In a perfect world, every browser would have the same inherent styling and would render all HTML elements in exactly the same way. Unfortunately, any developer could tell you that this isn’t the case. There are so many issues with cross-browser compatibility, the most common of which are probably the fact that all browsers have different inherent styling and render different HTML elements differently, and that some browsers don’t provide support for certain CSS3 properties. Here are some CSS tips to try to make your HTML more consistent across all browsers:
- Use CSS resets. Resets are used to reset the styling of all HTML elements to a consistent baseline. Adding a reset to your stylesheets will override all or most of a browser’s default styling (depending on which reset you use) to ensure that all the HTML elements are rendered more consistently across all browsers.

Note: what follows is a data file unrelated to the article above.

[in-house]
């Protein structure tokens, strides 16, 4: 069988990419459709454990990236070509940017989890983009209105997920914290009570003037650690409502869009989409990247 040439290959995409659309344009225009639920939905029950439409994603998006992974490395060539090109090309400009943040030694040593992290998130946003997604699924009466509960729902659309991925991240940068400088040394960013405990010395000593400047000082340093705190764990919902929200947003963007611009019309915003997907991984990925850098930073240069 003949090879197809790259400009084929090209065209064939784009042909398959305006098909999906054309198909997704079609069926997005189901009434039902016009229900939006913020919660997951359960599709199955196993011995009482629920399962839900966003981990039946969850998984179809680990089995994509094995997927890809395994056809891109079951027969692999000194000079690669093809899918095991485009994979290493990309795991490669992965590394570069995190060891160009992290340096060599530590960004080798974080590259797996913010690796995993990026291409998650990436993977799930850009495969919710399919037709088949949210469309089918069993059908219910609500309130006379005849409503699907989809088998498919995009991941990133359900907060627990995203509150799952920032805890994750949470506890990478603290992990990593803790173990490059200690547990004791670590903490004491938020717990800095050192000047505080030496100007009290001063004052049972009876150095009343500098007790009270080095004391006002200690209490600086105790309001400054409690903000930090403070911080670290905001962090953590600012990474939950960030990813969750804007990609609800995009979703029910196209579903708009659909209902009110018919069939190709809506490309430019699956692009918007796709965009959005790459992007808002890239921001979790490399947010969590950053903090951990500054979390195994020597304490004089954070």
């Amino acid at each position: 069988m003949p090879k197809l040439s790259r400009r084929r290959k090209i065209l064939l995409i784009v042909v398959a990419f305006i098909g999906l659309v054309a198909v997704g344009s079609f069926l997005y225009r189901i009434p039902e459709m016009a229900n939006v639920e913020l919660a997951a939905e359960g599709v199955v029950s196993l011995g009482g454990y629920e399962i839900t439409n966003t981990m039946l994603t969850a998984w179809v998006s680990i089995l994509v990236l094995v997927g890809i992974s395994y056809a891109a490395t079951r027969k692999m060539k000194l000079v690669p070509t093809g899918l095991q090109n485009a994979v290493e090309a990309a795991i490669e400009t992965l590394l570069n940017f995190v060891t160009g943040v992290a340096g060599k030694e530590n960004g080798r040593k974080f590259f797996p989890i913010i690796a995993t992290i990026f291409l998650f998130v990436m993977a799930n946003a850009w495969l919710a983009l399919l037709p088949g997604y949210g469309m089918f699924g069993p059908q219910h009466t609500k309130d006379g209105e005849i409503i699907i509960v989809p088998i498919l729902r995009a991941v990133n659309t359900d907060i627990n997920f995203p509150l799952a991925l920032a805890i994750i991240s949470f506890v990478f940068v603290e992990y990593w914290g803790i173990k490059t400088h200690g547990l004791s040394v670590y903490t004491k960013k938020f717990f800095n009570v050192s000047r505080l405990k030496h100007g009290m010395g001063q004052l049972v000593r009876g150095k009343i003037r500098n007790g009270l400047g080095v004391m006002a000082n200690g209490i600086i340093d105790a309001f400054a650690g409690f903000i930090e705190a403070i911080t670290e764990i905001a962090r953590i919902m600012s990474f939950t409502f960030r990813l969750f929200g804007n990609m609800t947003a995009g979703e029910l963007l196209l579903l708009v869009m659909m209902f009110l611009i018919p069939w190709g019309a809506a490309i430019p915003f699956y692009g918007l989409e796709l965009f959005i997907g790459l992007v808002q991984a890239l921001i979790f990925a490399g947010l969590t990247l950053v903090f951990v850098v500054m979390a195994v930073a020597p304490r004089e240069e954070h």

- Use vendor prefixes. This one is useful for when certain browsers don’t natively support some CSS properties. Let’s use column-count as an example. This CSS property isn’t supported by Firefox or opera so it has to be used with the appropriate prefixes, like this:
- column-count: 2;
- -moz-column-count: 2;
- -o-column-count: 2;
Here’s a complete list of vendor prefixes:
- -webkit- /* chrome, android, iOs, and safari */
- -moz- /* firefox */
- -o- /* opera */
- -ms- /* internet explorer */
Do you have any other tips on avoiding cross-browser compatibility issues? Share them in the comments below.